Non-prescription anti-irritant pain relievers include allyl isothiocyanate, dilute ammonia solution, methyl salicylate, vegetable turpentine, camphor, menthol, histamine dihydrochloride, methyl nicotinate, capsaicin, capsicum, capsicum oleoresin and suitable combinations thereof.

Non-prescription skin protection drugs include allantoin, aluminum hydroxide, calamine, cocoa butter, cod liver oil, colloidal oatmeal, dimethicone, glycerin, hard fat, kaolin, lanolin, mineral oil, petrolatum, topical starch, petrolatum white, zinc acetate, zinc carbonate, zinc oxide, aluminum acetate, aluminum sulfate and suitable combinations thereof.

Non-prescription antimicrobial drugs include alcohol, benzalkonium chloride, benzethonium chloride, camphorated metacresol, camphorized phenol, eucalyptol, hexylresorcinol, isopropyl alcohol, menthol, methylbenzethonium, methyl salicylate, phenol, povidone iodine, thymol, bacitracin bacitracin zinc, chlortetracycline hydrochloride, neomycin sulfate, tetracycline hydrochloride, clioquinol, haloprogin, miconazole nitrate, tolnaphtate, undecylenic acid and its salts of calcium, copper and zinc, clotrimazole, resorcinol, resorcinol monoacetate, salicyclic acid, sulfur, perchloxide of benzoyl and suitable combinations thereof.

Ideally, the active agents, ingredients and / or ingredients will be chosen so as not to interfere or minimally interfere with the activity of fetal skin cell proteins.

The concentration or the range of concentrations of the above non-prescription drugs are known to those skilled in the art. In addition, different combinations of these over-the-counter drugs are also possible.

Information related to the preparation of pharmaceutical compositions can be found, e.g. eg, in Volume 3: Liquid Products, Volume 4: Semisolid Products and Volume 5: Over-the-Counter Products, of the "Handbook of Pharmaceutical Manufacturing Formulations" (edited by S.K. Niazi, CRC Press, Boca Raton, 2004). In addition, information related to the preparation of cosmetic and cosmeceutical compositions can be found in the Happy Magazine form file (http://www.happi.com/special/formulal.htm). In addition, form information can also be obtained for cosmetic and cosmeceutical compositions from suppliers of different

Ingredients, such as Croda, Ciba, BASF, Dow Chemicals, etc.

Uses of the compositions

The invention provides a composition as in claim 1, for use to treat vulvodynia comprising vulvar vestibulitis and vulvar sclerous lichen.

The subject can be selected from the group consisting of humans, non-human primates, wildlife, dogs, cats, horses, cows, pigs, sheep, rabbits, rats and mice. In a preferred embodiment, the subject is a human being or an animal, such as a horse, a dog or a cat.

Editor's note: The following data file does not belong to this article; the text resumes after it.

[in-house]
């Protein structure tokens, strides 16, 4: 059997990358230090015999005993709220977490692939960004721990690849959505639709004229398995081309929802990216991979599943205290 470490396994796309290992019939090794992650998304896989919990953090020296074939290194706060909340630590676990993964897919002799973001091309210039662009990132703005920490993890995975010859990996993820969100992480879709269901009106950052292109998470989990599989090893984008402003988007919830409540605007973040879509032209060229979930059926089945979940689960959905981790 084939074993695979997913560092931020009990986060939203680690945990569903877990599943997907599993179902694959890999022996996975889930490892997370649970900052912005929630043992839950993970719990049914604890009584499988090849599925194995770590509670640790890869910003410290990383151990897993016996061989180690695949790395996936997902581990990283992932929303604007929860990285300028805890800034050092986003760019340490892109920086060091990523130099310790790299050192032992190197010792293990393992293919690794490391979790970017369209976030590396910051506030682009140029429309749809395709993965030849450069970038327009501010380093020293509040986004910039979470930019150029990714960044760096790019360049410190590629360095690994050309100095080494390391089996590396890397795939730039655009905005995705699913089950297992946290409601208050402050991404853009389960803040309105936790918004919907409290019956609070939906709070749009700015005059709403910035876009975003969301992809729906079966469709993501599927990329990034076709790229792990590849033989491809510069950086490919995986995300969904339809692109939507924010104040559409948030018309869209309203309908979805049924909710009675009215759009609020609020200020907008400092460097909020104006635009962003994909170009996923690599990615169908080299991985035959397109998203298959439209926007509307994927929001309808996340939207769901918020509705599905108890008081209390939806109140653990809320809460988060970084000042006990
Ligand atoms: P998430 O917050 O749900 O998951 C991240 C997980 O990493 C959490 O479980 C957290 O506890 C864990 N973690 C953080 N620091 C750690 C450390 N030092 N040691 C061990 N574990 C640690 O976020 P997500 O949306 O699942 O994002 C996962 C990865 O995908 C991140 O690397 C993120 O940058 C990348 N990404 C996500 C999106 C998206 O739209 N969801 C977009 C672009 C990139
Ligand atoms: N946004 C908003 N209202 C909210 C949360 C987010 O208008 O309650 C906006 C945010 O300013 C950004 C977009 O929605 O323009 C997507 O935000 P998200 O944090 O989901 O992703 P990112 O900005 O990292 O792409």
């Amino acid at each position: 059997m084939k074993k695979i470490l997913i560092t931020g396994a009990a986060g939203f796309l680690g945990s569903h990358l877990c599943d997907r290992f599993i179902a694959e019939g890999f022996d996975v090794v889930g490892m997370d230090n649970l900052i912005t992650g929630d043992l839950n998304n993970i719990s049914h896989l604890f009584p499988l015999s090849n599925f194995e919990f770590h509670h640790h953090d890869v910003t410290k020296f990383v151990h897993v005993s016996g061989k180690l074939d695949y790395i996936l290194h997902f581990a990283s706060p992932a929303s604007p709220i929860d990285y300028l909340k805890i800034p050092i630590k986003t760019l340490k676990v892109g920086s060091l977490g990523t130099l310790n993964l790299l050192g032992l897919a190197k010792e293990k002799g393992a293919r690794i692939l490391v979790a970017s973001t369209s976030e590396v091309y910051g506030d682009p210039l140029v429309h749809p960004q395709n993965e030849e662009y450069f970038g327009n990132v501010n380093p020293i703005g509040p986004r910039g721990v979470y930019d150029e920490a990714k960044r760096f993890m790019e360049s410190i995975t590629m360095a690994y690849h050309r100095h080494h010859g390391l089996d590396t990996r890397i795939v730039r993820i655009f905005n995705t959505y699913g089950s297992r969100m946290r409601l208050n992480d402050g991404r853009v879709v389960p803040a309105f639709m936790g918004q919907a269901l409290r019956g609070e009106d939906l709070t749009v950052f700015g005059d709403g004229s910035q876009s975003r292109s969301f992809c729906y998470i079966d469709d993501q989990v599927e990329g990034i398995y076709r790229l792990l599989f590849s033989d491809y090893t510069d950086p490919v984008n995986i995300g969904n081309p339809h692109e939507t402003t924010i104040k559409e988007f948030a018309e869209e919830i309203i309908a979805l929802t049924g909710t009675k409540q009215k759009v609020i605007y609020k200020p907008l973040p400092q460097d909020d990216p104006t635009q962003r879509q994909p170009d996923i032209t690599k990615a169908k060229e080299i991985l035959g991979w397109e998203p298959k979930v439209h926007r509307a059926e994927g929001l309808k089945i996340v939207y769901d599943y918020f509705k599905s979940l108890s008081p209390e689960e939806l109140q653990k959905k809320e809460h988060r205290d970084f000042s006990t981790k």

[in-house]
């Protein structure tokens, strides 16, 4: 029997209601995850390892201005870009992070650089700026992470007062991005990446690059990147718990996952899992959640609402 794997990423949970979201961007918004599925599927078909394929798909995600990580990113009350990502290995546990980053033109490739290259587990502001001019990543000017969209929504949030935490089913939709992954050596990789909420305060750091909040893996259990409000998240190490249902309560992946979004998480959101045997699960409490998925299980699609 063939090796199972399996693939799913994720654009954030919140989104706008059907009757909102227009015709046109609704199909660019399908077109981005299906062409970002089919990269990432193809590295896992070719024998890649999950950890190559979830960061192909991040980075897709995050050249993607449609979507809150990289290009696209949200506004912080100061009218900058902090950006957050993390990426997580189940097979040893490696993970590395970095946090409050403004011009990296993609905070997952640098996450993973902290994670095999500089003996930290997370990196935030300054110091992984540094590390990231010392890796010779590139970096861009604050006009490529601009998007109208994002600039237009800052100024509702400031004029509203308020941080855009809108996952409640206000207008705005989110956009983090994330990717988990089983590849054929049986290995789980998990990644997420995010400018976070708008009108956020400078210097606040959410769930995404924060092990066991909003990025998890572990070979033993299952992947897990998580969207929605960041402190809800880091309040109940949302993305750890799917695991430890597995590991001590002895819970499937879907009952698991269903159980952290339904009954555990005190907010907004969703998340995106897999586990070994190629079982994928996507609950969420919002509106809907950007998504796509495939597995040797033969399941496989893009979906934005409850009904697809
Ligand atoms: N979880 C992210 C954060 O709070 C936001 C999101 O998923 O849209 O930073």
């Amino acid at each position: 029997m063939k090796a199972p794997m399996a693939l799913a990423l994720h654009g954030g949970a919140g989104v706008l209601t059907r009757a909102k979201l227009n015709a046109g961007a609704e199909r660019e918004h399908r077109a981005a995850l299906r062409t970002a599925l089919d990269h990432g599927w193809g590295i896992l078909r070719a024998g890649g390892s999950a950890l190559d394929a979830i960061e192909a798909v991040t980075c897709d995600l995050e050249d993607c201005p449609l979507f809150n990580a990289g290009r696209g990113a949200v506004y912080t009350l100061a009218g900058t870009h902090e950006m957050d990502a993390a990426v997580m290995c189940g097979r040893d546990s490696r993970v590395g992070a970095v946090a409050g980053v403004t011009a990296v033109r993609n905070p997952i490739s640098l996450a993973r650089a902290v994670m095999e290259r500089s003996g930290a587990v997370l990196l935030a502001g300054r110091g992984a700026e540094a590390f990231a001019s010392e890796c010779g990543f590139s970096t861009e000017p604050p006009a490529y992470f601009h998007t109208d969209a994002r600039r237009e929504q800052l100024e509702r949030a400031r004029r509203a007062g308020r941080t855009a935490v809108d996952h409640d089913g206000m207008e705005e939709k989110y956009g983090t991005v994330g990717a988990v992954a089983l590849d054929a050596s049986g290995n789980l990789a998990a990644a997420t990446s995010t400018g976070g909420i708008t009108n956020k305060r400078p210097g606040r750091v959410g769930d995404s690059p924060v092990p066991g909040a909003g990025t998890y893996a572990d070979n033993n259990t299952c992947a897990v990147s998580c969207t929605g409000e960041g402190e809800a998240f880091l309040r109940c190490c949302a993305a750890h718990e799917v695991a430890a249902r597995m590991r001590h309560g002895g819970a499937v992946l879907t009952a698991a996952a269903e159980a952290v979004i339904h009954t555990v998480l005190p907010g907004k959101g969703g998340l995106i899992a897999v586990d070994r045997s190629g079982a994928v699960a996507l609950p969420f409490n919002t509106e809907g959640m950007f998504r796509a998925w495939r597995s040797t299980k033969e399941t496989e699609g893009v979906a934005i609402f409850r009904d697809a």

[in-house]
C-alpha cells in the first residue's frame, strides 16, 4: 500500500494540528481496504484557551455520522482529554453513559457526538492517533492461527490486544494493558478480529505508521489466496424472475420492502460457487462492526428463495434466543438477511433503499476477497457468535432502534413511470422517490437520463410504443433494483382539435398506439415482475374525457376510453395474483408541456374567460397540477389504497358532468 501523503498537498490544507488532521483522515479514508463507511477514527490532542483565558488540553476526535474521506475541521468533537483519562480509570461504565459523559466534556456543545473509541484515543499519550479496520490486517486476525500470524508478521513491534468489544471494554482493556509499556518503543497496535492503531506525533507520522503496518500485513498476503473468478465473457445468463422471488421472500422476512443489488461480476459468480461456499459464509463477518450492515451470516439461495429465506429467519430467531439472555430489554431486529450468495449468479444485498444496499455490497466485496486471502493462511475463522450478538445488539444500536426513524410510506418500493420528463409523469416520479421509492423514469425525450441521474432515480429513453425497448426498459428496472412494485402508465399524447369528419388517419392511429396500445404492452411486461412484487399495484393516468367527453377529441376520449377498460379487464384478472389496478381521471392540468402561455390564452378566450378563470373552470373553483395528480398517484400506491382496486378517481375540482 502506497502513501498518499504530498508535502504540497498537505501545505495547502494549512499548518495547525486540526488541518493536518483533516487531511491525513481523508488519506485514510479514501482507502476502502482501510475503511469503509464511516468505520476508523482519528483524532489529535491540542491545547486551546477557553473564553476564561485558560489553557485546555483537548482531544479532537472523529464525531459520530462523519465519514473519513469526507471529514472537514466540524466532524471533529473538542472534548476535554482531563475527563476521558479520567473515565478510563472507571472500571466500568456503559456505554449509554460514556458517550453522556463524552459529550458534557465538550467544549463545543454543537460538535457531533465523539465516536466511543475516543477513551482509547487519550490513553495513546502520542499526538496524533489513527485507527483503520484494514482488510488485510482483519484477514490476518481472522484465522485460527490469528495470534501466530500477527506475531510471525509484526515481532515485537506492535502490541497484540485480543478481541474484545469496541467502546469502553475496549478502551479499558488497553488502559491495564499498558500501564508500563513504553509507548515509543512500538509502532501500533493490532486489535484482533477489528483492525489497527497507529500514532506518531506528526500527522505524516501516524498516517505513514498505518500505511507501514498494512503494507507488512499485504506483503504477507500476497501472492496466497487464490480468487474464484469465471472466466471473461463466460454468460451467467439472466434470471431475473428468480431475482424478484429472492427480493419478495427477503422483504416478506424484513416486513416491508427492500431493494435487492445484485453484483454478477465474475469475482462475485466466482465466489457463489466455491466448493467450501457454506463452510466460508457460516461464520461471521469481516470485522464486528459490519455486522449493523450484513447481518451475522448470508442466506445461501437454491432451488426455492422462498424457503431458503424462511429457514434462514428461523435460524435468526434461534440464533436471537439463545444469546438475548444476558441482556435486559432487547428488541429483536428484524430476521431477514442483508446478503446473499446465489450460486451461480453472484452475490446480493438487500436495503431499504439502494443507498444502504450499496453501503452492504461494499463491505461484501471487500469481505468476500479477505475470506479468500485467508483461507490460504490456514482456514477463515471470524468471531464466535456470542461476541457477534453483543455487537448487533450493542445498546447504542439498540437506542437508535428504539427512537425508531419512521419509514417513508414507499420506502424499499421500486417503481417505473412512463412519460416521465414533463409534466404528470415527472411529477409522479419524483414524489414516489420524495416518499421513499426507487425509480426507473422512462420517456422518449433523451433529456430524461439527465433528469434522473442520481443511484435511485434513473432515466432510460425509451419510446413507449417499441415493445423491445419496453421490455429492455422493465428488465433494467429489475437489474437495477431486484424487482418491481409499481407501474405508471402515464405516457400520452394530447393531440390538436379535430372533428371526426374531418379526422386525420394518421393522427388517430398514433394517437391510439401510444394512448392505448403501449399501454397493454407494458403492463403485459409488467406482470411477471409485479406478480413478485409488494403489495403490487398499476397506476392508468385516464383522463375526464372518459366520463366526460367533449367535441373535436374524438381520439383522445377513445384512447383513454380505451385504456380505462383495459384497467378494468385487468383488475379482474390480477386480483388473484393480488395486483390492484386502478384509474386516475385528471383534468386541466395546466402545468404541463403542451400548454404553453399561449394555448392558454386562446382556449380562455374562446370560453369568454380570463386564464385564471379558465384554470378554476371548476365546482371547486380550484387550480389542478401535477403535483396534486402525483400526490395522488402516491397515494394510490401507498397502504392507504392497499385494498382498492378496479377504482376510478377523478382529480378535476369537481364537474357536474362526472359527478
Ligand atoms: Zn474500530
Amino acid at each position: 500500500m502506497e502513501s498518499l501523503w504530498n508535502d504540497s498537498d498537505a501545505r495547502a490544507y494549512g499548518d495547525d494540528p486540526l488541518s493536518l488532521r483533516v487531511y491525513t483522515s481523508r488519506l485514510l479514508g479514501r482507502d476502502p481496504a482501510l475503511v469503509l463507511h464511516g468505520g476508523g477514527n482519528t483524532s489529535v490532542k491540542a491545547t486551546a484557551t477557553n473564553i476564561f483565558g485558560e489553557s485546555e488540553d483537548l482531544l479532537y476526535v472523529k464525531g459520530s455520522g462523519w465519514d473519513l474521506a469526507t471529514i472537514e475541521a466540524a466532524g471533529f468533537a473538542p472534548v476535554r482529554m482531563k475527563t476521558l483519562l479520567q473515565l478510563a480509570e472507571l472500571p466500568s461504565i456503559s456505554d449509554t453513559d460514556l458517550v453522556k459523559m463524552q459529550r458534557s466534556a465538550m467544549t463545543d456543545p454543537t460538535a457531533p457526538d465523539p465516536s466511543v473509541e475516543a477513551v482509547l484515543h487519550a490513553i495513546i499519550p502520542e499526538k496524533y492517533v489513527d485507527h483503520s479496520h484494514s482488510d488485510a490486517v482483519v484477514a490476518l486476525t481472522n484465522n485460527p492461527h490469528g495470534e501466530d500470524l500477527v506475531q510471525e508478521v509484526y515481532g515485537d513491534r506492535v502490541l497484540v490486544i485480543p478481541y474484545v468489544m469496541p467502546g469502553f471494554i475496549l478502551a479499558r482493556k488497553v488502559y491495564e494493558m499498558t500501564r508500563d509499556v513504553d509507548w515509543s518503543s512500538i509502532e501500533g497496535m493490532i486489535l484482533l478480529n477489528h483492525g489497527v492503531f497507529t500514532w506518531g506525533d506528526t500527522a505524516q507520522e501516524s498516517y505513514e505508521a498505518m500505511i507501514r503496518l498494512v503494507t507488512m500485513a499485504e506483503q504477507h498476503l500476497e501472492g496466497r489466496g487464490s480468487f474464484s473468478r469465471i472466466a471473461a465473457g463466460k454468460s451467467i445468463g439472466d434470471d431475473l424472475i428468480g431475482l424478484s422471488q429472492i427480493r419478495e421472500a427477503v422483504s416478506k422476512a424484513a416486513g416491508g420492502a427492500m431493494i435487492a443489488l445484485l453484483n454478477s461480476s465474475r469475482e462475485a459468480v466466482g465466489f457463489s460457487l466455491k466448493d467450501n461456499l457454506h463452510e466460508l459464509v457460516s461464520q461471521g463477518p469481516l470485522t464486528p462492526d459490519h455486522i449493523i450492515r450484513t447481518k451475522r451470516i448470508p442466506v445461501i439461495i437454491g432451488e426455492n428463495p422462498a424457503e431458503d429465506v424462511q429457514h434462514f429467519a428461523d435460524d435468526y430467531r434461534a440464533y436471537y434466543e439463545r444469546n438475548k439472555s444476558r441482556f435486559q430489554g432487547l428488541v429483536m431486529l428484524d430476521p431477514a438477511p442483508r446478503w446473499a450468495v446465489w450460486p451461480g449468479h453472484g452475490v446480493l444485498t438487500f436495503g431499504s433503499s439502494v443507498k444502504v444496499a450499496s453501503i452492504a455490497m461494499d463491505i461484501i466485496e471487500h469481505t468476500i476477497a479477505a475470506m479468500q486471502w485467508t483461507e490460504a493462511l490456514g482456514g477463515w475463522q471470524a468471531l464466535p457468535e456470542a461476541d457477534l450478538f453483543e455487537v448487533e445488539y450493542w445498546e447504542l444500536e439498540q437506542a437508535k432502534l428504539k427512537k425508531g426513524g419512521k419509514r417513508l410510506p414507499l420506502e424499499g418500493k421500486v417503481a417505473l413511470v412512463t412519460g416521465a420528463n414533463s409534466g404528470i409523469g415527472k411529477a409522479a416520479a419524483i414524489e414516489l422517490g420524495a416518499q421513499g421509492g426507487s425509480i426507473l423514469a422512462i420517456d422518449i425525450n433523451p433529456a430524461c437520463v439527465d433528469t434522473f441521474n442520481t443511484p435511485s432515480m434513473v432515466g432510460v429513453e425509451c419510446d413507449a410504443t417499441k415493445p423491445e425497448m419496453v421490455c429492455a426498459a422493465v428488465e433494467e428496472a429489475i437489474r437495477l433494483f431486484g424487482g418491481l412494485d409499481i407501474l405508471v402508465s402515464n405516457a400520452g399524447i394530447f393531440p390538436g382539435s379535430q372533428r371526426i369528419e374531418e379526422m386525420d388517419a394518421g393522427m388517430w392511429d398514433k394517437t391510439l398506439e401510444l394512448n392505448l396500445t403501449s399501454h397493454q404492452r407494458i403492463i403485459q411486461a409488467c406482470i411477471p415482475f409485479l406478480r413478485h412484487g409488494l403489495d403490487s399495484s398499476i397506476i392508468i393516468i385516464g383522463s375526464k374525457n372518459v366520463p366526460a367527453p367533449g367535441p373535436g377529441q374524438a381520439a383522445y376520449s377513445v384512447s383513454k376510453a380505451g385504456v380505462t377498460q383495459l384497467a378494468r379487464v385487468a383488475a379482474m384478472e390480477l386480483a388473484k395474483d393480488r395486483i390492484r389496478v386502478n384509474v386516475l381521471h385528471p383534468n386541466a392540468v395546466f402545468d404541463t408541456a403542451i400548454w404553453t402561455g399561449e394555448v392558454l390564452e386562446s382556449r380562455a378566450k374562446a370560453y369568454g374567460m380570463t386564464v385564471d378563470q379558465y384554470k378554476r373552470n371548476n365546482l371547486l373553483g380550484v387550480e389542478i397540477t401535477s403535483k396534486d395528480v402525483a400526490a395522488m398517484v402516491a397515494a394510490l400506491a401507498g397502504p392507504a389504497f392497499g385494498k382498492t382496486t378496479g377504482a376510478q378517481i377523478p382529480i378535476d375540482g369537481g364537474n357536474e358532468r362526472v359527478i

The invention is further defined by reference to the following examples.

Examples

Example 1. Sampling of fetal skin tissue

A sample of fetal skin tissue (skin biopsy) of fetal skin was obtained immediately after termination of pregnancy, in accordance with the rules and procedures of the Ethics Committee of the University Hospital Lausanne, Switzerland.

Donor eligibility and donor serology (mother) was assessed according to current FDA regulations, guidelines and recommendations (http://www.fda.gov/cber/index.html) and ICH (http: //www.ich.org). The donor's medical history and serology were compatible with these guidelines and recommendations during the period of tissue donation.

Donor eligibility included the evaluation of clinical tests for HIV, hepatitis B, hepatitis C, human TSE including ECJ, treponema pallidum, and risks associated with xenotransplantation (they have not received corneal and / or dura grafts and have not received hormones from the human growth obtained from corpses) through interview. The serological trial included the evaluation of the presence of HIV I, HIV II, cytomegalovirus, hepatitis A, hepatitis B, hepatitis C, rubella, toxoplasmosis, treponema pallidum (syphilis), using validated antibody assays. The donor's medical history showed no evidence of the presence of these viruses. This was confirmed by serological test at the time of the biopsy and after 3 months.

In general, fetal skin tissue or skin biopsy was obtained before wound healing occurred.

or repair without scar; p. eg, before mid-pregnancy until the beginning of the third trimester. In humans, the human donor tissue or skin biopsy was at 12-16 weeks gestation. However, biopsies were also obtained from human donors at a previous and subsequent gestational age (including between weeks 6-11 and 17-24). In general, the biopsy was the full thickness of the skin. Alternatively, a partial thickness biopsy was performed; It contained dermal and / or epidermal fetal skin tissue. At an earlier gestational age, the biopsy contained predominantly dermal fetal skin tissue. In order to prepare a fetal skin cell bank and / or fetal skin cell line, a piece (or sample) of fetal skin tissue of a size large enough to prepare a cell culture by fetal skin biopsy and / or excision was obtained surgical In general, the fetal tissue sample was 0.5 cm2 to 8 cm2.

Fetal skin tissue (or fetal skin biopsy) was also obtained from a horse. Similar methods and procedures were used to obtain equine fetal skin cell proteins, as described in the following examples.

The person skilled in the art will understand that there are other possibilities for obtaining fetal skin tissue samples to establish a fetal skin cell bank. Fetal skin tissue can be obtained after surgery in the uterus and / or when a prenatal diagnosis is performed that requires sampling of fetal skin tissue.

Example 2: fetal skin cell bank